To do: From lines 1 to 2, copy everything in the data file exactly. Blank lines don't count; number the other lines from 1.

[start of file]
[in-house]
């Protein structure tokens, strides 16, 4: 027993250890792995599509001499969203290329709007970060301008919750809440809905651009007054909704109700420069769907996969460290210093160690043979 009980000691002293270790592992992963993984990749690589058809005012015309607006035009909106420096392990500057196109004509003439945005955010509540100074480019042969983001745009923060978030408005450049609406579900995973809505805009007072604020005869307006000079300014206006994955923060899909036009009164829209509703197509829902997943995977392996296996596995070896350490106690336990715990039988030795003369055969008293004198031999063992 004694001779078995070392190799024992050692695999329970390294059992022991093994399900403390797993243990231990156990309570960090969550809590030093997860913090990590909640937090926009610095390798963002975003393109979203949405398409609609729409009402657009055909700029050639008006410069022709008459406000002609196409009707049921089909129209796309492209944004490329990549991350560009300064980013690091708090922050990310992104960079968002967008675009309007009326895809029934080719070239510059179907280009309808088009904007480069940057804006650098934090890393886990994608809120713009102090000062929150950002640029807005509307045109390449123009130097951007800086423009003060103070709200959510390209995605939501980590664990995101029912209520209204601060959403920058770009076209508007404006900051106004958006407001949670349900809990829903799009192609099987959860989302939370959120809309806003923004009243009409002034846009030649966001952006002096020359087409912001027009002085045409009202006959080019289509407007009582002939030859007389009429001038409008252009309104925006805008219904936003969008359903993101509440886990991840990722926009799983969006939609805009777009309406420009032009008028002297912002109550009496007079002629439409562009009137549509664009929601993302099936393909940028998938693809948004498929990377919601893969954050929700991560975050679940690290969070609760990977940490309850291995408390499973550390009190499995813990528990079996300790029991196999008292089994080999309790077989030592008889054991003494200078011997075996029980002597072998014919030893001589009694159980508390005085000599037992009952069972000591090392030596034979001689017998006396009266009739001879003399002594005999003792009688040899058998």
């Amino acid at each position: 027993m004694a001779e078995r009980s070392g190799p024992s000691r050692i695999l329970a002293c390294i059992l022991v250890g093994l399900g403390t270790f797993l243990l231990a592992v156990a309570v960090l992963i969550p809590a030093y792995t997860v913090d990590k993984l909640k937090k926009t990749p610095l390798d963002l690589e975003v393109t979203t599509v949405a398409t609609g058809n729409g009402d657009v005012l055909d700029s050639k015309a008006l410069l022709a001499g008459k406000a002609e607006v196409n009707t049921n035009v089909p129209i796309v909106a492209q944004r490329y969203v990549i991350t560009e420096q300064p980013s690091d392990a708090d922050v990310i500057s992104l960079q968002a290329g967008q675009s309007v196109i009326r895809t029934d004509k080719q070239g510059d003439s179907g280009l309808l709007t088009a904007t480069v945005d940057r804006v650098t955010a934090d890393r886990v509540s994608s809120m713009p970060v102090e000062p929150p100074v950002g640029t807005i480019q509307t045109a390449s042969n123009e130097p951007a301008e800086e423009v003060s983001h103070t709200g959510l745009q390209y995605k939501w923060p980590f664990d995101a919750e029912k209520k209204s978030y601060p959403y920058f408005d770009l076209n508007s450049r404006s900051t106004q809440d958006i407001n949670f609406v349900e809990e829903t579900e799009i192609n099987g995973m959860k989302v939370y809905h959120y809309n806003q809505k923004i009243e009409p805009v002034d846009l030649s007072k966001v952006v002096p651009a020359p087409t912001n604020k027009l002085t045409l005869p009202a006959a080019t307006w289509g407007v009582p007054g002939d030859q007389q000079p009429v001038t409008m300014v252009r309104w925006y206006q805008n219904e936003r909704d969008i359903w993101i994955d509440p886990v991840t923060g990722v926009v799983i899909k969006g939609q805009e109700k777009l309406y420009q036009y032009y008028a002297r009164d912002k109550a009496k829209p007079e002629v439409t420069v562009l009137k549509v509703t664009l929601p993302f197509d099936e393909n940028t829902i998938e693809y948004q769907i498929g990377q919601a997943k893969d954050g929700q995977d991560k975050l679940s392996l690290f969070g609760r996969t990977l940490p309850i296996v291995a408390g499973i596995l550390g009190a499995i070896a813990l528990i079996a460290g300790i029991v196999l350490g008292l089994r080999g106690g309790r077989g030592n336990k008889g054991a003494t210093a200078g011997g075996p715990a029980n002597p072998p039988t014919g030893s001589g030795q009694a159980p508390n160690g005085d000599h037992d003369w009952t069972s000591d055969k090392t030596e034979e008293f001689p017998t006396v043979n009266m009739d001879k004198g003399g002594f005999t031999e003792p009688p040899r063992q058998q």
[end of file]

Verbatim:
[in-house]
């Protein structure tokens, strides 16, 4: 027993250890792995599509001499969203290329709007970060301008919750809440809905651009007054909704109700420069769907996969460290210093160690043979 009980000691002293270790592992992963993984990749690589058809005012015309607006035009909106420096392990500057196109004509003439945005955010509540100074480019042969983001745009923060978030408005450049609406579900995973809505805009007072604020005869307006000079300014206006994955923060899909036009009164829209509703197509829902997943995977392996296996596995070896350490106690336990715990039988030795003369055969008293004198031999063992 004694001779078995070392190799024992050692695999329970390294059992022991093994399900403390797993243990231990156990309570960090969550809590030093997860913090990590909640937090926009610095390798963002975003393109979203949405398409609609729409009402657009055909700029050639008006410069022709008459406000002609196409009707049921089909129209796309492209944004490329990549991350560009300064980013690091708090922050990310992104960079968002967008675009309007009326895809029934080719070239510059179907280009309808088009904007480069940057804006650098934090890393886990994608809120713009102090000062929150950002640029807005509307045109390449123009130097951007800086423009003060103070709200959510390209995605939501980590664990995101029912209520209204601060959403920058770009076209508007404006900051106004958006407001949670349900809990829903799009192609099987959860989302939370959120809309806003923004009243009409002034846009030649966001952006002096020359087409912001027009002085045409009202006959080019289509407007009582002939030859007389009429001038409008252009309104925006805008219904936003969008359903993101509440886990991840990722926009799983969006939609805009777009309406420009032009008028002297912002109550009496007079002629439409562009009137549509664009929601993302099936393909940028998938693809948004498929990377919601893969954050929700991560975050679940690290969070609760990977940490309850291995408390499973550390009190499995813990528990079996300790029991196999008292089994080999309790077989030592008889054991003494200078011997075996029980002597072998014919030893001589009694159980508390005085000599037992009952069972000591090392030596034979001689017998006396009266009739001879003399002594005999003792009688040899058998």